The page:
The Lur Saluces family took over this Sauternes estate in 1472. Three centuries later that same family took over the now famous Chateau d’Yquem. Chateau de Fargues overs 170 hectares but only 15 are planted to vines. 80% is Semillon and 20% Sauvignon Blanc (the same break up as d’Yquem).
This is made identically to the famous d’Yquem estate the only difference is terroir. de Fargues offers lightness and grace, refreshing acidity and plenty of complex marmalade and citrus notes. The sweetness was at a perfect level for end of night sipping or starting the evening. There is so much complexity here you just have to try it to understand it.
The undisputed headline act when it comes to sweet wines. Using thin skinned white varieties and having adequet rainfall and humidity in the vineyard means the noble rot botrytis cinerea can take hold and dehydrate the grapes on the vine. Taking away moisture but leaving sugar, acid and flavour behind. The resulting sweet wines are thick, intense and structure. The balance of acid and sugar make these wines able to evolve over many years. The great wines are some of the most expensive in the world.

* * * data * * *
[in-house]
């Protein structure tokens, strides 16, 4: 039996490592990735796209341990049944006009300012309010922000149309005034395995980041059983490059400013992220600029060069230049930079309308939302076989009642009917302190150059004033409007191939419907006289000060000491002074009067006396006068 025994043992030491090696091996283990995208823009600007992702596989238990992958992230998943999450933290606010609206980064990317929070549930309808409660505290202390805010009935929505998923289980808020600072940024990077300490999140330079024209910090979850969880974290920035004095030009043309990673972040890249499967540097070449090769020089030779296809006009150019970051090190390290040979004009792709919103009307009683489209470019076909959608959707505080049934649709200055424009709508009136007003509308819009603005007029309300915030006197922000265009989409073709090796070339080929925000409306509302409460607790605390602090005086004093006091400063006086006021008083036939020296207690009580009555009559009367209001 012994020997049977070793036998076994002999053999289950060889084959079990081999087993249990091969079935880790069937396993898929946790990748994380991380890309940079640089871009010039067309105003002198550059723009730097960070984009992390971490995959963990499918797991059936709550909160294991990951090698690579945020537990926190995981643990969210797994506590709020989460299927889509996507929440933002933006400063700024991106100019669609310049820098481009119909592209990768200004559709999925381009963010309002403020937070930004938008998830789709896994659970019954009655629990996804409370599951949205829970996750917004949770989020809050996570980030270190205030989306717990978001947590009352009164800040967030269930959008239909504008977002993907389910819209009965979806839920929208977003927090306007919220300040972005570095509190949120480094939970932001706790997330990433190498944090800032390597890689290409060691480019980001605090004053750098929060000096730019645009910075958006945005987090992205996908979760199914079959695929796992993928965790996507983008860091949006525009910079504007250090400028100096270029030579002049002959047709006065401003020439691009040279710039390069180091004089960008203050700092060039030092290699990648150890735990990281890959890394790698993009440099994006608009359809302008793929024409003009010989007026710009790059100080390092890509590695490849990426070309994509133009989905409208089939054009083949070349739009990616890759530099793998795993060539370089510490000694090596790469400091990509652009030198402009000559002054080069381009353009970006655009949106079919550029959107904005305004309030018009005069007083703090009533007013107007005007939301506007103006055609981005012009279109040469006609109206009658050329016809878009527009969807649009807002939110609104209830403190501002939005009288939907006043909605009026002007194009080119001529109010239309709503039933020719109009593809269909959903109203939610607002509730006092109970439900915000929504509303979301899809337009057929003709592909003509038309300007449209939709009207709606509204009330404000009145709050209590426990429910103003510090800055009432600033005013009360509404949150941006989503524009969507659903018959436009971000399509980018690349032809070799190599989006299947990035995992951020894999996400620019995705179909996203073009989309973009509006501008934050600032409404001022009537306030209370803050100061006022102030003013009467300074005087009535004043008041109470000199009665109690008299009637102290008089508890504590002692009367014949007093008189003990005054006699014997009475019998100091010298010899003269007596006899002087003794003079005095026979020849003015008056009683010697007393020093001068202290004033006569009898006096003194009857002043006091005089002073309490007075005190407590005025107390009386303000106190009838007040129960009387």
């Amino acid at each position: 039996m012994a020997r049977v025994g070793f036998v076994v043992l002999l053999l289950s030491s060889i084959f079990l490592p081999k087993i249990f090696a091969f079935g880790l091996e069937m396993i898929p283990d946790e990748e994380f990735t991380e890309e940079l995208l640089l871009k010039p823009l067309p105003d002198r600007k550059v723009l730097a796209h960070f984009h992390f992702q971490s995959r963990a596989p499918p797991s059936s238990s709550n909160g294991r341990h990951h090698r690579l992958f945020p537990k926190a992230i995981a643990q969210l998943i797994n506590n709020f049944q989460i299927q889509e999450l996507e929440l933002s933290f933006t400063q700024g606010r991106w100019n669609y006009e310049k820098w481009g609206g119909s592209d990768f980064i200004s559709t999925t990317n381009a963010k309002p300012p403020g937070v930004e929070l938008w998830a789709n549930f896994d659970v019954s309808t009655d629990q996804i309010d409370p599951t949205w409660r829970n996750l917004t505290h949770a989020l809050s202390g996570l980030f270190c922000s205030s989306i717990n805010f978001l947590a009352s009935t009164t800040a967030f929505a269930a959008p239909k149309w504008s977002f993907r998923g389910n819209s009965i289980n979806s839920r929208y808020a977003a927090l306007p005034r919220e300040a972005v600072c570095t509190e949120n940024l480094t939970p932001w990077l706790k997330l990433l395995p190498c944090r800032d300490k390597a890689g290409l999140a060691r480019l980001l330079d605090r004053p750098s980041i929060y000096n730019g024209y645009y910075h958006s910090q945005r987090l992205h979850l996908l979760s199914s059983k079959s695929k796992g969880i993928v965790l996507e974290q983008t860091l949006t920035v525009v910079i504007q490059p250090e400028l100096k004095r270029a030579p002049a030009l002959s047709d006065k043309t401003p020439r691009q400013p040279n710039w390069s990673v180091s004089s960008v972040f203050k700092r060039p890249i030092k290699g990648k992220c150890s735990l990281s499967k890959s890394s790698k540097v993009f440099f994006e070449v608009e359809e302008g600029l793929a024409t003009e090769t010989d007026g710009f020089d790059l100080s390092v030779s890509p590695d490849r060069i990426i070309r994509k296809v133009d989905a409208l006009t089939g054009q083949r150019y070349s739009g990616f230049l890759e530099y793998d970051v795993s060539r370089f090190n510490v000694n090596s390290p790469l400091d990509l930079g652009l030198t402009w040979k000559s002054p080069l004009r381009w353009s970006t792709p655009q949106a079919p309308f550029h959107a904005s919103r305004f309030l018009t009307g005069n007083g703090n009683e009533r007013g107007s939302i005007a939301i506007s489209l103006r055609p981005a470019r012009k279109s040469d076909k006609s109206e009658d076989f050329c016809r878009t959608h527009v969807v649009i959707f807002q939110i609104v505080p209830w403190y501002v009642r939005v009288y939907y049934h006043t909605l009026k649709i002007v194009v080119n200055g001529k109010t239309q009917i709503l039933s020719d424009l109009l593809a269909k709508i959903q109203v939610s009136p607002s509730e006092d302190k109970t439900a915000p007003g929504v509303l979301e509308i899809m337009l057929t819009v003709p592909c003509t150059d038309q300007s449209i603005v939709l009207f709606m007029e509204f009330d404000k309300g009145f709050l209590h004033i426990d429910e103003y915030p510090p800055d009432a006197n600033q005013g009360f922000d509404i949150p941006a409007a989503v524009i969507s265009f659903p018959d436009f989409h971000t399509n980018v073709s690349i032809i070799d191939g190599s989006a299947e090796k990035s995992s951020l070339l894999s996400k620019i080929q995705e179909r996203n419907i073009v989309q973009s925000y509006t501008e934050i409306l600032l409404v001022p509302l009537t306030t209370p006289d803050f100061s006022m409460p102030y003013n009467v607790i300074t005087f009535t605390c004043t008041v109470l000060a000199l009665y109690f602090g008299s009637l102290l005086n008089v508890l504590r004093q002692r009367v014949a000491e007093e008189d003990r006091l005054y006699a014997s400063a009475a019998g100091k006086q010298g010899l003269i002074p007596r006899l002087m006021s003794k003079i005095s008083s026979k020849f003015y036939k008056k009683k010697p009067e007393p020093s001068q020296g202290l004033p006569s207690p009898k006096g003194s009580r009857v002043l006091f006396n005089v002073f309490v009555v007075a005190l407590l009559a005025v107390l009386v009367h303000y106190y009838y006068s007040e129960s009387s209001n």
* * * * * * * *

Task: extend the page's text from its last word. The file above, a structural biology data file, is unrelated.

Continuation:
A somewhat shy variety that is most famous for balancing Sauvignon Blancs overt tendencies in table wines and sauternes styles. It found a home in the Hunter where the early picked wines can live for 50 years.
Hero to many, weed to many more. Sauvignon Blanc sure does divide people. The pure expression of Sauvignon fruit is a stunning and exuberant array of tropical fruits with ripe herbs and plant material. It excels in the chalk, clay and sand of the Loire as well as the wonderful vineyards in Bordeaux for dry white and Sauternes production where Semillon curbs its outgoing nature.